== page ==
The powerful lobbying group America's Health Insurance Plan, representing the nation's insurers, agreed. It issued a statement that "new health insurance reforms and consumer protections will solve the problem without creating a new government-run plan that will disrupt the quality coverage that millions of Americans rely on today." But otherwise, both industry groups repeated their support for reform and were muted in any criticism. AHIP's members have been pushing for reform for over a year, in part because mandated coverage will create millions of new customers.

Response from Grassley Senator Chuck Grassley (R-Iowa), the ranking member of the Finance Committee, said in a prepared statement after the speech: "There's support across the political spectrum for initiatives to make health insurance more affordable and accessible, and we know that legislation has to slow the rate of growth in health-care costs, or the situation will get worse instead of better. The speech could have been pivotal for bipartisanship if it had been clear-cut in ruling out the prospect of a new government-run plan. By leaving it up to Congress, where key leaders in both the House and Senate support a government-run plan and control the ultimate outcome, the President passed up a big opportunity."

Still, Obama said he is open to other ideas that would accomplish the same goals as a public plan—assuring affordable coverage for those who aren't currently covered. The public plan "is only one part of my plan, and should not be used as a handy excuse for the usual Washington ideological battles," Obama said. "The public option is only a means to that end—and we should remain open to other ideas that accomplish our ultimate goal." He lambasted Republicans for making "wild claims about a government takeover of health care," but he also criticized his progressive supporters who have been most adamant about a public option, saying: "I would remind you that for decades, the driving idea behind reform has been to end insurance company abuses and make coverage affordable for those without it."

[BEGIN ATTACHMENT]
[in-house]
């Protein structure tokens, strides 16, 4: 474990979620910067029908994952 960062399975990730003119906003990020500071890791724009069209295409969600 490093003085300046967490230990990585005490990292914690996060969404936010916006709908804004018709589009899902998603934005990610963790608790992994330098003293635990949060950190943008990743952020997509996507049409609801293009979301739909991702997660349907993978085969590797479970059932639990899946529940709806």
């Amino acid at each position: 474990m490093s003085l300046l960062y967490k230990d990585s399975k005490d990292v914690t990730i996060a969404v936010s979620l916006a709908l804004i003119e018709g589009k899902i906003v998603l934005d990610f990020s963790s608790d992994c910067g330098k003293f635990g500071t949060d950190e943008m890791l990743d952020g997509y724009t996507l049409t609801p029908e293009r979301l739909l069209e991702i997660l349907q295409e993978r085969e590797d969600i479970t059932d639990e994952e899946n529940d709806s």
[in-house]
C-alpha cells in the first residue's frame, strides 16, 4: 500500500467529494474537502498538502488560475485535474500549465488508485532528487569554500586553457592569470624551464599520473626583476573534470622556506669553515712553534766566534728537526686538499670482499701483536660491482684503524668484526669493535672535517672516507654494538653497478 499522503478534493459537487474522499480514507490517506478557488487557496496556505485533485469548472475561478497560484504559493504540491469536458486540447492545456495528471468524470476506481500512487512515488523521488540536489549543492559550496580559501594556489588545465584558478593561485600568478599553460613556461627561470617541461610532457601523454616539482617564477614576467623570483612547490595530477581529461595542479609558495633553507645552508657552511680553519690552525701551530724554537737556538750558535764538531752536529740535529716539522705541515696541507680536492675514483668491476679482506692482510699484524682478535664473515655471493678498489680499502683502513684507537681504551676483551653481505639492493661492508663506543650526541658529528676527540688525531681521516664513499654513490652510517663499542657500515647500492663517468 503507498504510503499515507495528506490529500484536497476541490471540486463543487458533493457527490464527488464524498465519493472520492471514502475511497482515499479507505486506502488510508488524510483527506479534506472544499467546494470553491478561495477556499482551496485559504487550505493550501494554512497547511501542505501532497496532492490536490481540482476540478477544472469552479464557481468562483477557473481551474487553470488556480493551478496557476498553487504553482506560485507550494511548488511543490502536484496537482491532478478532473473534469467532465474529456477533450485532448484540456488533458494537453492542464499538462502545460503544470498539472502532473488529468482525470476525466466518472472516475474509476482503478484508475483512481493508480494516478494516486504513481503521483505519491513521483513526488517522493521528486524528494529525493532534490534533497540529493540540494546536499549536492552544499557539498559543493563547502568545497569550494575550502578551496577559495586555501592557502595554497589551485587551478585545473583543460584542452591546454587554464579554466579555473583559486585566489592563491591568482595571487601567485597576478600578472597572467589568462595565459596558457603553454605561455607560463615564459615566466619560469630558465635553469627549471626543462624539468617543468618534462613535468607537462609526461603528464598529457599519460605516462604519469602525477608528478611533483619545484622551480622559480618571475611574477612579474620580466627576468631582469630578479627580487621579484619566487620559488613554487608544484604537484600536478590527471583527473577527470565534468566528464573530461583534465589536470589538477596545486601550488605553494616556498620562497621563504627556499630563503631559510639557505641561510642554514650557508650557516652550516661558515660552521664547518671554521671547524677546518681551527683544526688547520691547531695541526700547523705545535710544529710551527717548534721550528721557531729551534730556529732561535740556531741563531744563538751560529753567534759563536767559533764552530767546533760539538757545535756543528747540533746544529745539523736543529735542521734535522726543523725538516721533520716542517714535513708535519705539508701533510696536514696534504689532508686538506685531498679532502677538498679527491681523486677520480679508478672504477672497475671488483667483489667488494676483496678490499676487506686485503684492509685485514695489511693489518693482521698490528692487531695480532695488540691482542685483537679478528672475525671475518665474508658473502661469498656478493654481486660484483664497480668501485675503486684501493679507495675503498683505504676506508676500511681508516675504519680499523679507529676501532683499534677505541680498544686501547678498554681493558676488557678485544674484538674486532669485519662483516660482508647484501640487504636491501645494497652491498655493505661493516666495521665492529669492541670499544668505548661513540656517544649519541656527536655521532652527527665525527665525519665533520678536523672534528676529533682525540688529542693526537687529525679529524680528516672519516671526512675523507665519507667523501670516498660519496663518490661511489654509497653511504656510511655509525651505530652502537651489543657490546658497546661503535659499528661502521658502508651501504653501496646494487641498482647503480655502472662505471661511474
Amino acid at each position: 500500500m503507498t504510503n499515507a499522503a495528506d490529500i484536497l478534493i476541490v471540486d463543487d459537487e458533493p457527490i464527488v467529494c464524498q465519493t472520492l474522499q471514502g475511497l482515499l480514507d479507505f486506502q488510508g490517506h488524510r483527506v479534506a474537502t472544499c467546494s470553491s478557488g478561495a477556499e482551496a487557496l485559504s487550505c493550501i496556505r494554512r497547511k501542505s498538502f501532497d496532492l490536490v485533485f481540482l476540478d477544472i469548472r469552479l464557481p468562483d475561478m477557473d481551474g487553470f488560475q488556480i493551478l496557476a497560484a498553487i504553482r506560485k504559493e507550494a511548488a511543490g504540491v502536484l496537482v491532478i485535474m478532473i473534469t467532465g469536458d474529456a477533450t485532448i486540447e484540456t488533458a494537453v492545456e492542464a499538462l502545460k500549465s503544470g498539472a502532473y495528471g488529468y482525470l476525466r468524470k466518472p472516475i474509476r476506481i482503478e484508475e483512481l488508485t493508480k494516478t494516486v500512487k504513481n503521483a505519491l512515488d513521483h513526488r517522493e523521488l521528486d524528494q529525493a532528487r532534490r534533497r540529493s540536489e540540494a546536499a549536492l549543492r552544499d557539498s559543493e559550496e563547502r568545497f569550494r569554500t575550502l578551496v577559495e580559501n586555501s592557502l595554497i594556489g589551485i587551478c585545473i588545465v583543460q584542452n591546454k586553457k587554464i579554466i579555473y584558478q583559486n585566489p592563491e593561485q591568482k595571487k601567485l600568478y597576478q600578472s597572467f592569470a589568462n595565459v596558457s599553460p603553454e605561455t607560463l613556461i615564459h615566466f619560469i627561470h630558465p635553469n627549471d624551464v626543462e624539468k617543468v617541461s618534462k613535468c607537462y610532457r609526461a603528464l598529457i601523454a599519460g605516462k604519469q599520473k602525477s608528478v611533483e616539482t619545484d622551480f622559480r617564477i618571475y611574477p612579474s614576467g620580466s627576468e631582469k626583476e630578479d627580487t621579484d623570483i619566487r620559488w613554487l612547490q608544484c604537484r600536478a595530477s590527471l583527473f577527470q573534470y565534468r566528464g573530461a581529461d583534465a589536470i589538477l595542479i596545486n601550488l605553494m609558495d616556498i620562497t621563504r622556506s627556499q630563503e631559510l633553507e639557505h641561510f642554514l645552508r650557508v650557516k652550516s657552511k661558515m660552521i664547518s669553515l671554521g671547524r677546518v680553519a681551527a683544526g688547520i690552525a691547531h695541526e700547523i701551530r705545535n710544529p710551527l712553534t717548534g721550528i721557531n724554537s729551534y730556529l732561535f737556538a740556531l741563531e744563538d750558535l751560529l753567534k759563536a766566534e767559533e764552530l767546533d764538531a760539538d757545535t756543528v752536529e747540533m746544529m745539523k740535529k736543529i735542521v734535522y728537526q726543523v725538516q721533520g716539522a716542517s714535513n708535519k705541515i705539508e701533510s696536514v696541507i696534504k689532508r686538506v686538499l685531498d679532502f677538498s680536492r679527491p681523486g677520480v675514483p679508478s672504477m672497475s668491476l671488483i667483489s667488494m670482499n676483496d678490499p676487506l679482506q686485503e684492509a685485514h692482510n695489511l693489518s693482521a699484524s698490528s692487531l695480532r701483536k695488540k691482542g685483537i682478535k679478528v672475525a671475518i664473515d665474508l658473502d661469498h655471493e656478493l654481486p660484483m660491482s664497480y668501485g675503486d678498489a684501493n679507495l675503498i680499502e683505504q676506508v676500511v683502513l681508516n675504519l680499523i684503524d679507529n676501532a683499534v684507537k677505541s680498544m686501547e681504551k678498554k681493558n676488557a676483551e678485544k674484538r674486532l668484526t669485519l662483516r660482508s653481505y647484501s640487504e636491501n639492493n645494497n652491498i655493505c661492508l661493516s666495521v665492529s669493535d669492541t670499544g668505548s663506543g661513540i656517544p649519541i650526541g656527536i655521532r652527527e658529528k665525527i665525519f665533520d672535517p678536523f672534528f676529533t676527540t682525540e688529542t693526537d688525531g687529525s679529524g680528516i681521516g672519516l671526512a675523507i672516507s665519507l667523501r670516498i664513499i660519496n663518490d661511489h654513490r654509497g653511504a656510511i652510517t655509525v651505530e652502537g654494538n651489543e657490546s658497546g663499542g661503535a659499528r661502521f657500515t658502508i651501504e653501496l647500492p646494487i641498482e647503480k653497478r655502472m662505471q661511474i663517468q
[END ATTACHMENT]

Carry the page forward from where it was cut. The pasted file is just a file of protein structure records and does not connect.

"I thought the most interesting thing in the speech is that he made the public option somewhat conditional," said Michael Thompson, principal at PricewaterhouseCoopers in charge of the health-care practice. "The business community has concerns about the cost of a public option, but what Obama described is something that would not be available to more than 5% of the population; it limits how much government-supported health care would be in play."

Obama was more determined that any bill would have an individual mandate requiring everyone to buy health coverage. He also continued to support a requirement that employers offer coverage to all their employees—except for small companies, an exemption that Obama said would cover 95% of small businesses. "We cannot have large businesses and individuals who can afford coverage game the system by avoiding responsibility to themselves or their employees. Improving our health-care system only works if everybody does their part," he said.

He reiterated the points he has made over and over, that those who like their current health-care coverage can keep it, that the plan will not raise the deficit, and that Medicare coverage will not get cut.

But mostly he tried to rally the public, and the moderates, with some soaring rhetoric at the end. In doing so, he also attempted to counter fears of a growing government role in health care. "We did not come to fear the future. We came here to shape it. I still believe we can act even when it's hard. I still believe we can replace acrimony with civility, and gridlock with progress. I still believe we can do great things, and that here and now we will meet history's test."